And, even when the material itself isn't offensive, what if the use a person makes of that material is offensive? Morally, is it much different to fantasise carrying out sexual violence over a pornographic text or a Farmers' catalogue? And if it is the same, what do you do about it in a legal sense?

Awicken said...

While "offensive" differs between people, the law says "injurious to the public good", as determined by the censor according to criteria in the act. They take into account the entire context of the publication/film: a package of generic photos of kids at the playground might be fine for use as sample fillers for photo frames from Kmart, but the same photos published in a book titled "legal kiddie pictures" would be a lot more likely to run foul of the censor (probably the same with a homemade album of cut-outs).

As for an unedited Farmer's catalogue, it would probably be more "injurious to the public good" to start Hayes Act-style choreographing of junk mail just because otherwise a few people might find some of the images sexual and use them as a sort of child porn methadone.

Not to mention the fact that nothing would ever be publishable because even the most banal, benign image or sentence will turned on somebody somewhere.

captiver said...

Completely OTT, but re:

many of us - particularly those who are parents - find it hard to have a cool, calculated discussion about the possibility of harm to children.

Non-parents are just as human as parents -- I think.

Emma said...

Okay, I'm going to assume people are all pretty aware that I take quite a strong view on the difference between porn that causes harm by its production, and the stuff that doesn't. The easiest place to see the difference is, as Gio says, with written and drawn porn that has never involved real people.

One of the first things you have to do when defining child pornography is define a child. Is it anyone under the age of consent? Whose age of consent? 13? 16? 18?

I find it odd and frustrating how quickly the concept of evidence disappears when people start discussing pornography. From all the reading I have done, there appears no conclusive causal evidence that the consumption of pornographic material turns people into rapists - either of adults or children. It's also interesting how, if someone has watched porn, it somehow makes the porn to blame for their acts, not the person.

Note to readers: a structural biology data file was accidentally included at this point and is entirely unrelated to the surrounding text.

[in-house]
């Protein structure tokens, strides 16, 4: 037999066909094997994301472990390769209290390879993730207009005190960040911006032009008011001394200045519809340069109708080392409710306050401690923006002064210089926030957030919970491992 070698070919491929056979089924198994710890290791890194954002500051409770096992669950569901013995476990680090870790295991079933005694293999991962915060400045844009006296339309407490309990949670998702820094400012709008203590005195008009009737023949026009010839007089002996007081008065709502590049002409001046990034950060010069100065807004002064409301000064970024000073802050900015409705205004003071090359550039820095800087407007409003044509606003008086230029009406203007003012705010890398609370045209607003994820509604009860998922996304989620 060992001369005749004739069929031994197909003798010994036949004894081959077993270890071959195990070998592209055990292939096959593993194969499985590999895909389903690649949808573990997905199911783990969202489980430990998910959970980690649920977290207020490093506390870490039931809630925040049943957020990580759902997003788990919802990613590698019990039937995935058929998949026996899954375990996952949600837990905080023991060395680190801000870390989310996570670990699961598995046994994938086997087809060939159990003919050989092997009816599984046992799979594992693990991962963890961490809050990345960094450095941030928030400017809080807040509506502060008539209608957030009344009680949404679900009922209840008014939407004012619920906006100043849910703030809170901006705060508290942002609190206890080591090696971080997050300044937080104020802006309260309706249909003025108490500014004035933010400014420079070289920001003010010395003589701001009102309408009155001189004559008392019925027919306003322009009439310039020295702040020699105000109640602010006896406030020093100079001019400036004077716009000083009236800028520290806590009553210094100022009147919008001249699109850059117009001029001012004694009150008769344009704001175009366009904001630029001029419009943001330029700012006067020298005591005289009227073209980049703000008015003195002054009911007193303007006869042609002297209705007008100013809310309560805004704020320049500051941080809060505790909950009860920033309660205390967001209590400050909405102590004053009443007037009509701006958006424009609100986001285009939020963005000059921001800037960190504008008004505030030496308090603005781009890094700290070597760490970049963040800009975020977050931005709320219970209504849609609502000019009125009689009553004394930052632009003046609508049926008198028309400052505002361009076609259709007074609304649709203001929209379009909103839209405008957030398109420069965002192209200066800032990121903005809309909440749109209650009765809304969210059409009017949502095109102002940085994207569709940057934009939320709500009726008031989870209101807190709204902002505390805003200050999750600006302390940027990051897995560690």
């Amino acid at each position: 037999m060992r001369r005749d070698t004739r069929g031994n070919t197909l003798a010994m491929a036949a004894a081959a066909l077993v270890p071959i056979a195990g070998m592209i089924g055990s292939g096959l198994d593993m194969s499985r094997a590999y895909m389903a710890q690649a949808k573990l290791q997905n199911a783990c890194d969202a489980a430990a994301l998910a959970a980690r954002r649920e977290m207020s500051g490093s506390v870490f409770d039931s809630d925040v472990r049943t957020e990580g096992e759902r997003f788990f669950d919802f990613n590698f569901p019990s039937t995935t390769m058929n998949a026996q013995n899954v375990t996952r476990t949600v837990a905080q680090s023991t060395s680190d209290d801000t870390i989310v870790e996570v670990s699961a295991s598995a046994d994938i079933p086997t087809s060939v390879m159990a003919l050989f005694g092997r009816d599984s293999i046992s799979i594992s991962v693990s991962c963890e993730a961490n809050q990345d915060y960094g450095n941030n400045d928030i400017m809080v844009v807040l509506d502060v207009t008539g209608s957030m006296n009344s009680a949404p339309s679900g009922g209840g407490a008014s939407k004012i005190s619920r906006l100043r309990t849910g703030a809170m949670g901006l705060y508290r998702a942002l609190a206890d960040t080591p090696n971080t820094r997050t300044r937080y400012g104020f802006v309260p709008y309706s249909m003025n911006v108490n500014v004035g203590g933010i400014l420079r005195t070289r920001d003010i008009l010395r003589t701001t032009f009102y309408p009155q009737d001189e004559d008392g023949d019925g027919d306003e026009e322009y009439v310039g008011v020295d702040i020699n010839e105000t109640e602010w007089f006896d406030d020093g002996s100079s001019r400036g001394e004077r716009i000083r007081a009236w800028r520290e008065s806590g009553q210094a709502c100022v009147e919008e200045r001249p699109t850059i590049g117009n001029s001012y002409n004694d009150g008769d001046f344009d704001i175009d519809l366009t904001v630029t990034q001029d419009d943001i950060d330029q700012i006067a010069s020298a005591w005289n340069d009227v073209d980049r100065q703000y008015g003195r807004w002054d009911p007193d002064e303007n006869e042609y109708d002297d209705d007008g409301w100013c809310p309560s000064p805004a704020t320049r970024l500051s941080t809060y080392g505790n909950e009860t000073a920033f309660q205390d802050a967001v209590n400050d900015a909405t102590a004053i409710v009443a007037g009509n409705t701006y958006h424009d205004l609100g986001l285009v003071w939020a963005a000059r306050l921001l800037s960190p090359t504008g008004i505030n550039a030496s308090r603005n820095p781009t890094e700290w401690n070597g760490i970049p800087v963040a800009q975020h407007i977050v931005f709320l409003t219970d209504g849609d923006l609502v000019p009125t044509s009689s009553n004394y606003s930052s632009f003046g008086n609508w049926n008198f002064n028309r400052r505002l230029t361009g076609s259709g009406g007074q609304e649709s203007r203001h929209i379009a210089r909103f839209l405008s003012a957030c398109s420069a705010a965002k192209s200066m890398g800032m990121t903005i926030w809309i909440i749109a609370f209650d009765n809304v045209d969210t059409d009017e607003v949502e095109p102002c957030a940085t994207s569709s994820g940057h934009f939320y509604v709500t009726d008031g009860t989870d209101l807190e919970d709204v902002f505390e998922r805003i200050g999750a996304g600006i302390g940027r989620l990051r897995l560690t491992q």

"Enjoying the idea of sexual harm" is also an issue with BDSM porn, and the somewhat boggling concept that 'sexual harm' can be entirely consensual and hugely enjoyable for what might appear to be a victim.

Our current attitudes to pornography as inherently harmful no matter what the form have lead to the kind of freakish fringe prosecutions that we talk about at Up Front. When you're prosecuting a fourteen year old girl under child pornography law for taking photographs of herself - and therefore victimising rather than protecting her - something has gone seriously wrong.

If there were proof that viewing child pornography (produced without harm to children) actually encouraged sexual violence against children (by, say, making the perpetrator feel his or her feelings were more normal) then I would want it to be illegal. But as it is, if you make writing about child sexual abuse illegal, then you make talking about it illegal, you drive it further underground, eliminate pathways of expression and therapy for the victims... the practicalities get in the way of the ideology for me. Banning can't be done well, there's a cost, and I remain entirely unconvinced there's any attendant benefit.

AWicken said...


Heh - you didn't see all my cut/paste/rephrase/re-edits.

Anna said...

Captiver, there was no implication at all that non-parents aren't concerned for the welfare of children, or aren't fully 'human'. I'd never suggest that, and I think it's a bit unfair to construe it. A lot of people do feel more sensitive to issues of children's welfare after having their own (biological or other) kids, and I don't think that acknowledging that is casting any sort of slur on non-parents.